The NFU has responded to an international consultation on improved livestock management systems and the socioeconomic and food security dimensions of climate change.
The submission was led by the NFU on behalf of the Farmers’ Constituency which represents millions of farmers from all corners of the world, from smallholder farmers to large-scale farmers, those planting crops, raising livestock, practising silviculture and the fishing sector.
The call for views falls under the Koronivia Joint Work for Agriculture (KJWA) in the international climate negotiations.
On livestock management systems, the response highlights:
- Livestock products are an important agricultural commodity for global food security because they provide 17% of global kilocalorie consumption and a third of all protein consumed on the planet. The Committee on World Food Security acknowledges the essential role of livestock farming for poverty reduction and the contribution it makes towards food security and human nutrition;
- Livestock production is likely to be adversely affected by climate change, especially in relation to competition for key resources such as land and water. While we recognise the livestock sector is an important source of greenhouse gases, we highlighted the UN Food and Agriculture Organisation position that substantial emissions reductions are possible across all species, systems, and regions. We reminded governments to look closely at different greenhouse gases;
- 86% of livestock feed is not suitable for human consumption which is something which is often overlooked. 70% of global agricultural land is grassland where ruminants are the perfect solution for converting this cellulose into high quality nutrient-dense proteins. These grasslands are an essential carbon store and ruminants play a crucial role in maintaining and possibly sequestering more carbon from the atmosphere.
We were clear in our response that by considering the balance of GHG sources and sinks, some livestock systems can already be classified as carbon neutral.
On food security, the submission goes on to say:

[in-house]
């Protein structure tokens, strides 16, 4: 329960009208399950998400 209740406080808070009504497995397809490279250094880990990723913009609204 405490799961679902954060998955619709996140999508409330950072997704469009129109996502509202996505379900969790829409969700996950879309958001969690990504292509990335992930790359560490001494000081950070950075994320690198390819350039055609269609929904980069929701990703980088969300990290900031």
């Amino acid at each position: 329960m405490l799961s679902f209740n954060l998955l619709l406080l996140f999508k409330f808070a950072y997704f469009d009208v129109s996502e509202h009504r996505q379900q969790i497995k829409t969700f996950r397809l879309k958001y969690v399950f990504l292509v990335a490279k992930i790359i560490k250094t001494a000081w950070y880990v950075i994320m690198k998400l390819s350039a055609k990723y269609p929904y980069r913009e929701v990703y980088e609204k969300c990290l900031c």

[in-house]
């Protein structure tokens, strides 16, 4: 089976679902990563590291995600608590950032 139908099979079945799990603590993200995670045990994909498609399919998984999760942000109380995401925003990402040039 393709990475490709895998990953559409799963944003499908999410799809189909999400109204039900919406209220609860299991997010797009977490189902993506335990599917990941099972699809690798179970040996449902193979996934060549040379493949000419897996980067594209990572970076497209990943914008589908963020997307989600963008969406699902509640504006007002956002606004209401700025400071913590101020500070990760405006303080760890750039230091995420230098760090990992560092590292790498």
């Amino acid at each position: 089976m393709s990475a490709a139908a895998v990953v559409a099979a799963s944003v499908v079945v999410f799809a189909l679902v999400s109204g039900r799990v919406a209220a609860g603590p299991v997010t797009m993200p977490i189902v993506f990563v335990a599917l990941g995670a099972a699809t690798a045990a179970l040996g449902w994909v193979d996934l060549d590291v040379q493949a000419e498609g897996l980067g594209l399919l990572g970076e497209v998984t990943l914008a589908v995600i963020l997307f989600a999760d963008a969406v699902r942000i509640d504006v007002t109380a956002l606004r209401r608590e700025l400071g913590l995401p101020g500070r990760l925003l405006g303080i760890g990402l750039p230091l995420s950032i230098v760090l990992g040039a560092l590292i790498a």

- Food security must be one of the key criteria for assessing and implementing mitigation and adaptation strategies in agriculture and urgent attention is still needed on reducing food losses and waste;
- Women farmers and new entrants have a pivotal role in global food security. There is a global challenge to encourage dynamic young people into farming;
- Farmers across the world face many common challenges including:
- Volatile prices and market fluctuation and receiving an unfair share of the value chain. They are also often subject to dysfunctional supply chains carrying all or a disproportionate risk for the entire chain;
- Inadequate access to insurance systems and loans to reduce the pressure of climate change;
- Insecure land tenure.
The submission highlights that leadership by farmers is essential to success, and that the Koronivia work should lead to an increase in financing and investment in agriculture.
NFU Deputy President Stuart Roberts said: "Agriculture is on the frontline of climate change impacts but is also on the frontline of solutions. It is great to see farmers across the world united in their ambition to take action and to work with their governments to deliver climate-friendly farming, echoing our own calls on the UK Government to join us on our net zero journey.
“The current COVID-19 crisis has laid bare the fragility of global food security, and we haven’t yet seen the impact this virus could have on farming in emerging economies. Whenever the recovery phase to the pandemic begins, we need to seize the opportunity to change the food system for the better."
“This is not just about how we farm in Britain or the ambitions of one country to become net zero. This is about a global food system that enables farmers to deliver for every person on the planet and the planet itself – a system that is greener, fairer, and leads to a world where everyone has access to safe, affordable and healthy and nutritious food."
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